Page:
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Special operations Marine killed in vehicle rollover identified
A Marine Raider who died of his injures after the lightweight dune buggy he was driving rolled over has been identified as Staff Sgt. Joshua Braica, officials announced on Tuesday.
Braica, 29, was a critical skills operator assigned to the 1st Marine Raider Battalion, a news release from Marine Corps Forces Special Operations Command says.
"Our thoughts are with the family and teammates of Staff Sgt. Braica during this difficult time," Tuesday's news release says. "MARSOC is providing care and support to them and we urge respect for their privacy as they grieve this loss."
On April 13, he was driving a Polaris MRZR vehicle during a training exercise at Camp Pendleton, California, when the accident happened, the news release says. Braica died the following evening at Scripps Memorial Hospital in La Jolla.
He is the first Raider killed while using the Polaris MRZR, said MARSOC spokesman Maj. Nick Mannweiler.
Braica is survived by his wife and son. An investigation into the April 13 rollover is being conducted.Originally from Sacramento, Braica joined the Marine Corps in 2010 and first served as an intelligence specialist with 1st Battalion 4th Marines. He completed MARSOC training in 2015 and deployed with the 1st Raider Battalion to the Indo-Pacific region from July 2017 to January 2018.
His military awards include the Navy and Marine Corps Achievement Medal with Gold Star in lieu of second award; two Good Conduct Medals; the National Defense Service Medal; the Global War on Terrorism Expeditionary Medal; the Global War on Terrorism Service Medal; and three Sea Service Deployment Ribbons.
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No motive is yet known for last week's Pearl Harbor Naval Shipyard shooting tragedy, which appears to have been a random act of violence in which the sailor who fatally shot two civilian workers and himself did not know them and did not plan his actions ahead of time, shipyard commander Capt. Greg Burton said in an "All Hands" message sent out Friday.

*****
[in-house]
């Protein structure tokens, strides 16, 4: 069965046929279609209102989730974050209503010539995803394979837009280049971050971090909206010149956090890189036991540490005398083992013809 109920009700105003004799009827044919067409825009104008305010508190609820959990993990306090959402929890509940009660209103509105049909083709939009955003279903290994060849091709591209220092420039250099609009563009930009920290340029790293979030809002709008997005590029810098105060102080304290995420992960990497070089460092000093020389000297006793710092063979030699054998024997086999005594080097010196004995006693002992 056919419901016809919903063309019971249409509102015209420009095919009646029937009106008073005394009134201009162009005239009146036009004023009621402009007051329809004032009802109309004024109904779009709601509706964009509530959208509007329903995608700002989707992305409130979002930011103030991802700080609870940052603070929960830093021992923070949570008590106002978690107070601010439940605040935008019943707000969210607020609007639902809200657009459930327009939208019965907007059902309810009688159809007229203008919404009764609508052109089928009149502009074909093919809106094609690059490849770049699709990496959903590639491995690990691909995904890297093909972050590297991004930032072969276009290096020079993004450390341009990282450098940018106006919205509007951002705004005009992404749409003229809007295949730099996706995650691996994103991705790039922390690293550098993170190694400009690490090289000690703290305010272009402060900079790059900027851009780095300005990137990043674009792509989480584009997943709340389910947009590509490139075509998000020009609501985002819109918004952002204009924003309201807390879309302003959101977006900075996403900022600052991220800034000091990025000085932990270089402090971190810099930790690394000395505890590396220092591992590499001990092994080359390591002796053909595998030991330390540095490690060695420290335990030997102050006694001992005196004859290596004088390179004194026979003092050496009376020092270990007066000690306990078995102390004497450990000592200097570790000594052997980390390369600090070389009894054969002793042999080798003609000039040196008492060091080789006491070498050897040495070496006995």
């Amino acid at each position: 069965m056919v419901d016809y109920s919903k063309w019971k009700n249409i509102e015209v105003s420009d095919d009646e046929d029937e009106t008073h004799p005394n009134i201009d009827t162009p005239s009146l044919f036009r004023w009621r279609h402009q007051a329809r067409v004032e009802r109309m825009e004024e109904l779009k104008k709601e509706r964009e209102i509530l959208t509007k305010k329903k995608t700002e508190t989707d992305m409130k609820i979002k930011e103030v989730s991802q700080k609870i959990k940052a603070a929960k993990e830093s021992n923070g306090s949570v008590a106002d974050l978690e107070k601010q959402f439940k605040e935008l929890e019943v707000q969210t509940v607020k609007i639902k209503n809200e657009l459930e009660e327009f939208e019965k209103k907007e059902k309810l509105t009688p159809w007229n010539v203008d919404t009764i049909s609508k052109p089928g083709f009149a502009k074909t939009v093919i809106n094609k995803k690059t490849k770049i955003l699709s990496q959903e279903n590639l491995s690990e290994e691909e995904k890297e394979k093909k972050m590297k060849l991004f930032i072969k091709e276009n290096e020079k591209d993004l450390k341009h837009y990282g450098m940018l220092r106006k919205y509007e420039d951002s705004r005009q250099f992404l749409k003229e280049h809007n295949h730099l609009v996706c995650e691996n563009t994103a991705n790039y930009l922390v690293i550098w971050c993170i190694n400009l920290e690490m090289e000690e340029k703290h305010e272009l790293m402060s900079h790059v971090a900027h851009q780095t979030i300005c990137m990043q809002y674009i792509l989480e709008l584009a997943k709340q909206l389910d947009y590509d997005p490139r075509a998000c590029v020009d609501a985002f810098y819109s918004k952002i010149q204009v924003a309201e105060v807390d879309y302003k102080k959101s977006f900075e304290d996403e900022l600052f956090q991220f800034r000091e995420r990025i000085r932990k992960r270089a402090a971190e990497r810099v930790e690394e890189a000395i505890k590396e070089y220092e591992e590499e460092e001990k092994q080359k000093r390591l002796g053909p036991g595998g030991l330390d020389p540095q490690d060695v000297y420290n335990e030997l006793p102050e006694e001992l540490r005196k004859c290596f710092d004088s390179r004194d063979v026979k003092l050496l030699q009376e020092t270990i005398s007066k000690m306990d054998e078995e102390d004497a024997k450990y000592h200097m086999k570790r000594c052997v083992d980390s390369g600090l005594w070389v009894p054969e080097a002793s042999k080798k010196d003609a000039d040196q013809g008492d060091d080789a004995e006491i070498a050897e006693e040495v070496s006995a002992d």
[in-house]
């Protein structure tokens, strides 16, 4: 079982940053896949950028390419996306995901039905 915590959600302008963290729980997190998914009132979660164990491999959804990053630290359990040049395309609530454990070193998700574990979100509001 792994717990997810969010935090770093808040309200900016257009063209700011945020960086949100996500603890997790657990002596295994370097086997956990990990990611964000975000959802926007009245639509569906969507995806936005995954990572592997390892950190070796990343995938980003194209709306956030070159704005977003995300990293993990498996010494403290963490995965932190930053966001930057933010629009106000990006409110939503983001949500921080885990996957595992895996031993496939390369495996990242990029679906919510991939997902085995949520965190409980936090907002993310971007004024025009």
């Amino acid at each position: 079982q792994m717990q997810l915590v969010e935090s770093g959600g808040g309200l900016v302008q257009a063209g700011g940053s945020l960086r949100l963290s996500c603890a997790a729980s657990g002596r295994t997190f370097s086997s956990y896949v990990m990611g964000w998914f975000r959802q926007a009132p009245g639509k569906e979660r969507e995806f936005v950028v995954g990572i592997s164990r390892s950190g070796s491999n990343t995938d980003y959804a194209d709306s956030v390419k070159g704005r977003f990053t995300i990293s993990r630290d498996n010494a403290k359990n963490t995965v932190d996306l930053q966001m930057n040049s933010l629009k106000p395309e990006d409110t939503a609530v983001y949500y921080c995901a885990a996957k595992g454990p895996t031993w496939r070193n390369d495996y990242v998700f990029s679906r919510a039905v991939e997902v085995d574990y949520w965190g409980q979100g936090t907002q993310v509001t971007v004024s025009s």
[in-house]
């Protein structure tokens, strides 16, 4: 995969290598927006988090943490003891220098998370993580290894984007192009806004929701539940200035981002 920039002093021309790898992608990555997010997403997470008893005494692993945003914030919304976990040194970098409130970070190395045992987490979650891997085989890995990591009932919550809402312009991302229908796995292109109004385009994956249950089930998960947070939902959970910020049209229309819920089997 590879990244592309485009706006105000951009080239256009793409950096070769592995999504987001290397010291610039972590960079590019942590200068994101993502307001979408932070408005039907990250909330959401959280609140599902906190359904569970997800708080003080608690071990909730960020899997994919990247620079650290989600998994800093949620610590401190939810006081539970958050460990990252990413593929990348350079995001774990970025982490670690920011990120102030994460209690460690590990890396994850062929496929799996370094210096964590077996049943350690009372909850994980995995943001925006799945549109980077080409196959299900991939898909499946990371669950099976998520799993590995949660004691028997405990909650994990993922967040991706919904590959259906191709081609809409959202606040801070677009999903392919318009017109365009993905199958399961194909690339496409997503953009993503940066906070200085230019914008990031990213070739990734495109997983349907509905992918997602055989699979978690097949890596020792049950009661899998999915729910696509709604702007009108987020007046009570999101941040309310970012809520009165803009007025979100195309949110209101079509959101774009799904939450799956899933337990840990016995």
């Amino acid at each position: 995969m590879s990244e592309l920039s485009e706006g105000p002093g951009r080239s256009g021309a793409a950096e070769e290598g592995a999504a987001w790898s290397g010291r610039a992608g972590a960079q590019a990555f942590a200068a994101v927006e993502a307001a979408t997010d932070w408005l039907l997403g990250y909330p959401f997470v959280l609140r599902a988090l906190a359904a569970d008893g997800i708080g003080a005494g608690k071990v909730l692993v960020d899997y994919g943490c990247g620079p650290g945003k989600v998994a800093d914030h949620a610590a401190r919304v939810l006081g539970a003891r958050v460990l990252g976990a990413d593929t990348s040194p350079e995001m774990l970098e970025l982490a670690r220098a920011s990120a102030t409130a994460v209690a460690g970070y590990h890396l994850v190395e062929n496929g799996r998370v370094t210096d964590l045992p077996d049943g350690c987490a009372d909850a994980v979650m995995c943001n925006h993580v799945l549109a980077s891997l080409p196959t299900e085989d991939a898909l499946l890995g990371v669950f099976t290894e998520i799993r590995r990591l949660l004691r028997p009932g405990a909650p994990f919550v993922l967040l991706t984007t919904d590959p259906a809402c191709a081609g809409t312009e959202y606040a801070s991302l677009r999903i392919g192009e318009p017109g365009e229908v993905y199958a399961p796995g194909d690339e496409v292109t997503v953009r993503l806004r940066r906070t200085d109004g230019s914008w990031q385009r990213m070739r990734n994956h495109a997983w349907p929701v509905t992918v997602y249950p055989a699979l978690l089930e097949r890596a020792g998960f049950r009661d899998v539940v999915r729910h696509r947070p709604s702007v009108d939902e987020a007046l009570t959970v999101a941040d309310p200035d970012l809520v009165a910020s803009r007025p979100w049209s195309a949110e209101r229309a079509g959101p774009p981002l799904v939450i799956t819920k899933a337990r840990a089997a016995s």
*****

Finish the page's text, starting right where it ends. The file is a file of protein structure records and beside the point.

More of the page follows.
Machinist's Mate Auxiliary Fireman Gabriel Antonio Romero of San Antonio, an armed watch-stander on the attack submarine USS Columbia, shot three civilian workers Dec. 4 and then turned a gun on himself while the sub rested in dry dock 2 for a major overhaul, the Navy said.
"The investigation continues, but there is currently no known motive and no information to indicate the sailor knew any of the victims," Burton said.
SEOUL (Reuters) - North Korea said it had successfully conducted another test at a satellite launch site, the latest in a string of developments aimed at "restraining and overpowering the nuclear threat of the U.S.", state news agency KCNA reported on Saturday.
The test was conducted on Friday at the Sohae satellite launch site, KCNA said, citing a spokesman for North Korea's Academy of Defence Science, without specifying what sort of testing occurred.
Since the Washington Post first published the "Afghanistan papers," I have been reminded of a scene from "Apocalypse Now Redux" in which Army Col. Walter Kurtz reads to the soldier assigned to kill him two Time magazine articles showing how the American people had been lied to about Vietnam by both the Lyndon Johnson and Richard Nixon administrations.
In one of the articles, a British counterinsurgency expert tells Nixon that "things felt much better and smelled much better" during his visit to Vietnam.
"How do they smell to you, soldier?" Kurtz asks.
WASHINGTON (Reuters) - Erik Prince, the controversial private security executive and prominent supporter of U.S. President Donald Trump, made a secret visit to Venezuela last month and met Vice President Delcy Rodriguez, one of socialist leader Nicolas Maduro's closest and most outspoken allies, according to five sources familiar with the matter.
(Reuters Health) - While army suicides have historically decreased during wartime, that trend appears to have reversed in recent decades, a new study of U.S. records finds.
Researchers poring over nearly 200 years of data found that unlike earlier times when there was a decline in suicide rates among U.S. Army soldiers during and just after wars, the rate has risen significantly since 2004, according to the report in JAMA Network Open.